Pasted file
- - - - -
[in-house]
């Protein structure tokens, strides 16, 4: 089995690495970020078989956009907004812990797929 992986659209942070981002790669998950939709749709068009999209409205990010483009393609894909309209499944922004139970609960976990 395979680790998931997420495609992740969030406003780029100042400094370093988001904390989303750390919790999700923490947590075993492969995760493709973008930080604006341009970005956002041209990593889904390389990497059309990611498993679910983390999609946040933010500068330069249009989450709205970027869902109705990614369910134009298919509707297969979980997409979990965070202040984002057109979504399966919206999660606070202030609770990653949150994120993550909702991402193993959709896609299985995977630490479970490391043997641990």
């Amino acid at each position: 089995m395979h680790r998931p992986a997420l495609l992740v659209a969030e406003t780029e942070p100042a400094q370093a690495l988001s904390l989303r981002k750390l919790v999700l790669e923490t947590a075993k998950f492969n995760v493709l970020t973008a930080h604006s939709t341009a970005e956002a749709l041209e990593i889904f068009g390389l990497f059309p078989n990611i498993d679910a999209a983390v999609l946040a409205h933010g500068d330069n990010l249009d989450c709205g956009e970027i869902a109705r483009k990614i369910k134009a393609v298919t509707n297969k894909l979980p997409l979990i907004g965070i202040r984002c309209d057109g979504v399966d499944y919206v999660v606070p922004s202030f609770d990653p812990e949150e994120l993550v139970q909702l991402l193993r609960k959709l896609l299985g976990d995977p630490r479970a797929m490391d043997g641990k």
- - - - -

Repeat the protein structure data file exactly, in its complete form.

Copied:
[in-house]
């Protein structure tokens, strides 16, 4: 089995690495970020078989956009907004812990797929 992986659209942070981002790669998950939709749709068009999209409205990010483009393609894909309209499944922004139970609960976990 395979680790998931997420495609992740969030406003780029100042400094370093988001904390989303750390919790999700923490947590075993492969995760493709973008930080604006341009970005956002041209990593889904390389990497059309990611498993679910983390999609946040933010500068330069249009989450709205970027869902109705990614369910134009298919509707297969979980997409979990965070202040984002057109979504399966919206999660606070202030609770990653949150994120993550909702991402193993959709896609299985995977630490479970490391043997641990």
């Amino acid at each position: 089995m395979h680790r998931p992986a997420l495609l992740v659209a969030e406003t780029e942070p100042a400094q370093a690495l988001s904390l989303r981002k750390l919790v999700l790669e923490t947590a075993k998950f492969n995760v493709l970020t973008a930080h604006s939709t341009a970005e956002a749709l041209e990593i889904f068009g390389l990497f059309p078989n990611i498993d679910a999209a983390v999609l946040a409205h933010g500068d330069n990010l249009d989450c709205g956009e970027i869902a109705r483009k990614i369910k134009a393609v298919t509707n297969k894909l979980p997409l979990i907004g965070i202040r984002c309209d057109g979504v399966d499944y919206v999660v606070p922004s202030f609770d990653p812990e949150e994120l993550v139970q909702l991402l193993r609960k959709l896609l299985g976990d995977p630490r479970a797929m490391d043997g641990k």